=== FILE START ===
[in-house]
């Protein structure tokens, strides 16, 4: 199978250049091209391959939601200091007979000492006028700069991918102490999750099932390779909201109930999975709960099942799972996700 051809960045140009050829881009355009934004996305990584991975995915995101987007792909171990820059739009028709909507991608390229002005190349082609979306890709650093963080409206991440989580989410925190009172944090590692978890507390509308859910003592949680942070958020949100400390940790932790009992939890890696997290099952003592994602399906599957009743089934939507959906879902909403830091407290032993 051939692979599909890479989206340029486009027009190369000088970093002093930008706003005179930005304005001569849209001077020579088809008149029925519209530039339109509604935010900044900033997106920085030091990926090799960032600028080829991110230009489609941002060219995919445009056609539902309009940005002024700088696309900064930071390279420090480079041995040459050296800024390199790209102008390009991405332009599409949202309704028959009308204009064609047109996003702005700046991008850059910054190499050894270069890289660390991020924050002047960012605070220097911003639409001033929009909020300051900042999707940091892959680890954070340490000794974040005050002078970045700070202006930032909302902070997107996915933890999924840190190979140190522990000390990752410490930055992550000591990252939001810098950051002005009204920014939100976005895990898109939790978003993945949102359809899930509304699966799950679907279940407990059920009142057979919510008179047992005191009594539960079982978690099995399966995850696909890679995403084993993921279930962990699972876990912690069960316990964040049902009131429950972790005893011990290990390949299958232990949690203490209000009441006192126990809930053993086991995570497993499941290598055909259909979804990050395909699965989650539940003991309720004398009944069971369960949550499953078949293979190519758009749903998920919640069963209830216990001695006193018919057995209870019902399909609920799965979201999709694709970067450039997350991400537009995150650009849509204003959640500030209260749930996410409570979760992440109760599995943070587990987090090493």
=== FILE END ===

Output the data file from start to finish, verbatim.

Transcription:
[in-house]
């Protein structure tokens, strides 16, 4: 199978250049091209391959939601200091007979000492006028700069991918102490999750099932390779909201109930999975709960099942799972996700 051809960045140009050829881009355009934004996305990584991975995915995101987007792909171990820059739009028709909507991608390229002005190349082609979306890709650093963080409206991440989580989410925190009172944090590692978890507390509308859910003592949680942070958020949100400390940790932790009992939890890696997290099952003592994602399906599957009743089934939507959906879902909403830091407290032993 051939692979599909890479989206340029486009027009190369000088970093002093930008706003005179930005304005001569849209001077020579088809008149029925519209530039339109509604935010900044900033997106920085030091990926090799960032600028080829991110230009489609941002060219995919445009056609539902309009940005002024700088696309900064930071390279420090480079041995040459050296800024390199790209102008390009991405332009599409949202309704028959009308204009064609047109996003702005700046991008850059910054190499050894270069890289660390991020924050002047960012605070220097911003639409001033929009909020300051900042999707940091892959680890954070340490000794974040005050002078970045700070202006930032909302902070997107996915933890999924840190190979140190522990000390990752410490930055992550000591990252939001810098950051002005009204920014939100976005895990898109939790978003993945949102359809899930509304699966799950679907279940407990059920009142057979919510008179047992005191009594539960079982978690099995399966995850696909890679995403084993993921279930962990699972876990912690069960316990964040049902009131429950972790005893011990290990390949299958232990949690203490209000009441006192126990809930053993086991995570497993499941290598055909259909979804990050395909699965989650539940003991309720004398009944069971369960949550499953078949293979190519758009749903998920919640069963209830216990001695006193018919057995209870019902399909609920799965979201999709694709970067450039997350991400537009995150650009849509204003959640500030209260749930996410409570979760992440109760599995943070587990987090090493």